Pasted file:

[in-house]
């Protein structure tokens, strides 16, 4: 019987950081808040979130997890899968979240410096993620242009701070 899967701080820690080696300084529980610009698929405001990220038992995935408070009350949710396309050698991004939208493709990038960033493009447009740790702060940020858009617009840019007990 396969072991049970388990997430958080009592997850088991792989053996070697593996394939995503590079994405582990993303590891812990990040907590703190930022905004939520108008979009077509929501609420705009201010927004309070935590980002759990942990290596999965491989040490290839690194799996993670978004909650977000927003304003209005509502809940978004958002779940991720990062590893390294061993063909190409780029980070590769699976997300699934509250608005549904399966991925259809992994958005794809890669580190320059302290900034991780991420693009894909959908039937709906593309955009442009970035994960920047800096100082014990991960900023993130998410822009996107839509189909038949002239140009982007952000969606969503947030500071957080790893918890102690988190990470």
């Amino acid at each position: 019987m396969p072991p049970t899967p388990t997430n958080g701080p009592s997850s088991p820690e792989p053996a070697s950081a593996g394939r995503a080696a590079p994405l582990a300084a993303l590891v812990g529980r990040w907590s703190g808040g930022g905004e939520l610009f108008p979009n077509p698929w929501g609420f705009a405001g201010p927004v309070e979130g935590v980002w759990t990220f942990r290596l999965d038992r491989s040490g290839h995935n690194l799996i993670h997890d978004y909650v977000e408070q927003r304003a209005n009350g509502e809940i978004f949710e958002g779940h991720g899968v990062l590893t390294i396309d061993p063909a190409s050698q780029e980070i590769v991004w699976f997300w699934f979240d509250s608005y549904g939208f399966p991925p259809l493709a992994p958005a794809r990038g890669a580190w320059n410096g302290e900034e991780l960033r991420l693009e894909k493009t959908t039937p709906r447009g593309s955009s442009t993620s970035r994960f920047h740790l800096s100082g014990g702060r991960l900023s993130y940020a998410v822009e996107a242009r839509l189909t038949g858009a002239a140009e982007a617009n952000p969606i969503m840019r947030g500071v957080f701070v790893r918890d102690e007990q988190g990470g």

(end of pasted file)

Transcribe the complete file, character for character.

[in-house]
């Protein structure tokens, strides 16, 4: 019987950081808040979130997890899968979240410096993620242009701070 899967701080820690080696300084529980610009698929405001990220038992995935408070009350949710396309050698991004939208493709990038960033493009447009740790702060940020858009617009840019007990 396969072991049970388990997430958080009592997850088991792989053996070697593996394939995503590079994405582990993303590891812990990040907590703190930022905004939520108008979009077509929501609420705009201010927004309070935590980002759990942990290596999965491989040490290839690194799996993670978004909650977000927003304003209005509502809940978004958002779940991720990062590893390294061993063909190409780029980070590769699976997300699934509250608005549904399966991925259809992994958005794809890669580190320059302290900034991780991420693009894909959908039937709906593309955009442009970035994960920047800096100082014990991960900023993130998410822009996107839509189909038949002239140009982007952000969606969503947030500071957080790893918890102690988190990470």
């Amino acid at each position: 019987m396969p072991p049970t899967p388990t997430n958080g701080p009592s997850s088991p820690e792989p053996a070697s950081a593996g394939r995503a080696a590079p994405l582990a300084a993303l590891v812990g529980r990040w907590s703190g808040g930022g905004e939520l610009f108008p979009n077509p698929w929501g609420f705009a405001g201010p927004v309070e979130g935590v980002w759990t990220f942990r290596l999965d038992r491989s040490g290839h995935n690194l799996i993670h997890d978004y909650v977000e408070q927003r304003a209005n009350g509502e809940i978004f949710e958002g779940h991720g899968v990062l590893t390294i396309d061993p063909a190409s050698q780029e980070i590769v991004w699976f997300w699934f979240d509250s608005y549904g939208f399966p991925p259809l493709a992994p958005a794809r990038g890669a580190w320059n410096g302290e900034e991780l960033r991420l693009e894909k493009t959908t039937p709906r447009g593309s955009s442009t993620s970035r994960f920047h740790l800096s100082g014990g702060r991960l900023s993130y940020a998410v822009e996107a242009r839509l189909t038949g858009a002239a140009e982007a617009n952000p969606i969503m840019r947030g500071v957080f701070v790893r918890d102690e007990q988190g990470g």